UK CAA adopts EASA certification standards for eVTOL aircraft
By eVTOL | June 17, 2022
Estimated reading time 3 minutes, 16 seconds.
The U.K. Civil Aviation Authority (CAA) has confirmed that it will adopt the same standards used by the European Union Aviation Safety Agency (EASA), known as Special Conditions (SC)-VTOL, as the basis for eVTOL certification in the U.K.
“The decision to adopt SC-VTOL as our certification basis will support U.K. manufacturers and enable them to easily access the global market for eVTOL aircraft,” said Rob Bishton, CAA’s group director for safety and airspace regulation, in a press release. “We will continue to work with the industry to help promote and facilitate innovation throughout aviation.”
Special conditions allow manufactures and aviation authorities to develop safety requirements and provide a basis for approval as new eVTOL technology emerge. The CAA said harmonizing these standards across nations helps maintain high levels of safety, reduces industry costs and avoids duplicating efforts.
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In implementing these new standards, the agency said it will continue to collaborate with other aviation authorities to share approaches, lessons learned and safety insight. This includes continuing to work with the U.S. Federal Aviation Administration to facilitate certification, smoothing the path for eVTOL developers to receive concurrent validation.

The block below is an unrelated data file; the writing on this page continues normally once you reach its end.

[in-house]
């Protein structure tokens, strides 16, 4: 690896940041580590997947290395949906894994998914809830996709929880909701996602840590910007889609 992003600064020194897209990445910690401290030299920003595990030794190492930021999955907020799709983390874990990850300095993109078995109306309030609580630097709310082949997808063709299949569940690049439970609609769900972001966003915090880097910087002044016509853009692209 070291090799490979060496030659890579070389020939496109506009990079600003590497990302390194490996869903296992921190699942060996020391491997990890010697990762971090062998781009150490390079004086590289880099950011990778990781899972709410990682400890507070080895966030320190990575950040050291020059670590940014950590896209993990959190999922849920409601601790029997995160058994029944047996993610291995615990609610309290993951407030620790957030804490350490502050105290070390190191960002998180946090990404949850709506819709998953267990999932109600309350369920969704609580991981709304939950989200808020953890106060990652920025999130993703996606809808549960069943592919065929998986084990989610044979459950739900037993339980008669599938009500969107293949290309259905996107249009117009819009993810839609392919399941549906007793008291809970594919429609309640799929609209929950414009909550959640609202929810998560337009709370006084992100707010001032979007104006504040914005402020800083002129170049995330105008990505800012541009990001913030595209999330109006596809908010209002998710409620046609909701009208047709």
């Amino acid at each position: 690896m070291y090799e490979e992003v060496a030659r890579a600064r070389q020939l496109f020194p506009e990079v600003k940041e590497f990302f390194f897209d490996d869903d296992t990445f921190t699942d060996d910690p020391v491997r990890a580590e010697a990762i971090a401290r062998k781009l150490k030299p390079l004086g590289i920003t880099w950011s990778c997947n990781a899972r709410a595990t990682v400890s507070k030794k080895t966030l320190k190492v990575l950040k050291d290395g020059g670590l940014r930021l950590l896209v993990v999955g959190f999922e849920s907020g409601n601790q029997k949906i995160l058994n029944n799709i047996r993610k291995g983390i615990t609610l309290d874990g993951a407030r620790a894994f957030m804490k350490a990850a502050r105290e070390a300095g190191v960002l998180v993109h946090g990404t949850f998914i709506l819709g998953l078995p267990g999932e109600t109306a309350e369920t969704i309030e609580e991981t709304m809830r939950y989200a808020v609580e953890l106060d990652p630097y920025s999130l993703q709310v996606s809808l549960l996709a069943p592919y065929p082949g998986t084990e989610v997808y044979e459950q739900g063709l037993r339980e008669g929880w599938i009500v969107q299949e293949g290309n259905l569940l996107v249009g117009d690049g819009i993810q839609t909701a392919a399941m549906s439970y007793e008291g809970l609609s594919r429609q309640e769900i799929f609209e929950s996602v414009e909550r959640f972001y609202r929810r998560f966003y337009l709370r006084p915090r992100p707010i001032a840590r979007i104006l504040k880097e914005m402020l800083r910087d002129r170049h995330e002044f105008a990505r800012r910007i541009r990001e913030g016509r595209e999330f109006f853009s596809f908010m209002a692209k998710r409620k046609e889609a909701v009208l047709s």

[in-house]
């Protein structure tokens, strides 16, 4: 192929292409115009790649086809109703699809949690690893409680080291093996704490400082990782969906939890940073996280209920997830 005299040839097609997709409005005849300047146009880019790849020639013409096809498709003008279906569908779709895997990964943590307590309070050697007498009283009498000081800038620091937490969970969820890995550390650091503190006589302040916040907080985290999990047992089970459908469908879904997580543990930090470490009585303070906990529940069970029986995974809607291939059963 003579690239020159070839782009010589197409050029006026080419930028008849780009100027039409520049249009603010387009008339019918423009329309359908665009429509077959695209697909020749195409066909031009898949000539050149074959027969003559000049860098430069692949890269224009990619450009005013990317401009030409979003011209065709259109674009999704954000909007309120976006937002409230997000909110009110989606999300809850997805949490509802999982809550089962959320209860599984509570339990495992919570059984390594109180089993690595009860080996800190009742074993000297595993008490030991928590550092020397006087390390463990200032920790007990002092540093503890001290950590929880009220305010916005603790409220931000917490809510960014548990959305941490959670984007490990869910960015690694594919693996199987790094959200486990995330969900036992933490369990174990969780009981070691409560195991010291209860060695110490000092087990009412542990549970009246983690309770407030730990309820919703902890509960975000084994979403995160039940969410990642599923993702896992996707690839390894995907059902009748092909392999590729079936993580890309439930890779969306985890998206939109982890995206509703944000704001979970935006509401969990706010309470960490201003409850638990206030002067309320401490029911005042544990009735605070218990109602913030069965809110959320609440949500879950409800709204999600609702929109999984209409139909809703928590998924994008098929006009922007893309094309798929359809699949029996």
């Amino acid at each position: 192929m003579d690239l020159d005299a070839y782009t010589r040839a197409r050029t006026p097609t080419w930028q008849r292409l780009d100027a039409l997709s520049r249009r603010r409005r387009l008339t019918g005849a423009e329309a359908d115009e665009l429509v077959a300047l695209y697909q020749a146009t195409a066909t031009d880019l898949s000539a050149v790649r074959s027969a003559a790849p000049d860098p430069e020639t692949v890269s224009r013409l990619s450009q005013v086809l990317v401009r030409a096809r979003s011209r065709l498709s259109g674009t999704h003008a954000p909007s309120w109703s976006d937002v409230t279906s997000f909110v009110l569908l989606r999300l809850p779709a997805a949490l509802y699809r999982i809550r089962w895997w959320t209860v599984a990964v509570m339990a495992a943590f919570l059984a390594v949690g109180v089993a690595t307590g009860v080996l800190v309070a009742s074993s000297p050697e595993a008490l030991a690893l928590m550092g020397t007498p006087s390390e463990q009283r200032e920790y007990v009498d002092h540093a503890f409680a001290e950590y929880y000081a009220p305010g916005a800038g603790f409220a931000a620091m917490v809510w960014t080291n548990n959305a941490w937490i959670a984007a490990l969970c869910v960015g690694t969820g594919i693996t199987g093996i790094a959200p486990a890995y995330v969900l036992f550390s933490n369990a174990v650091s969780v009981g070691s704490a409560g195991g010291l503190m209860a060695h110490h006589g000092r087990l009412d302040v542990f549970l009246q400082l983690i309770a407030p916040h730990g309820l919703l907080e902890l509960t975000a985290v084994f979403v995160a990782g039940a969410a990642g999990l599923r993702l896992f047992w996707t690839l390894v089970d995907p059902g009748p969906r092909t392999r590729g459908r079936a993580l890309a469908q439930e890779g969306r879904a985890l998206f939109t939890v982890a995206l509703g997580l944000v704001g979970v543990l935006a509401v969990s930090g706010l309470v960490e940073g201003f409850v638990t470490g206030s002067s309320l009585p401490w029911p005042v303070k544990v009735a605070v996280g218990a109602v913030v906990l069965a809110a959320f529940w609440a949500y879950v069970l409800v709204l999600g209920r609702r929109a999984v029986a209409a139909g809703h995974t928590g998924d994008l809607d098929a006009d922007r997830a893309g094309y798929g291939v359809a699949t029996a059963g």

The CAA’s announcement on June 16 was welcomed news for eVTOL developers looking for a clearer path to certify in both regions. For U.K.-based Vertical Aerospace, the news supports the eVTOL company’s plan to obtain concurrent type certification for its eVTOL aircraft in the U.K. and Europe, believing the decision will “enable swift validation of Vertical’s VX4 aircraft worldwide.”
“The U.K. confirming these high standards of safety for new electric aircraft is a pivotal and positive step toward building a world-leading zero emissions aircraft in Britain,” said Michael Cervenka, president of Vertical. “It is vital that passengers and the public have the same trust in eVTOLs as in today’s passenger planes, as we try to make flying faster, smarter, and greener.”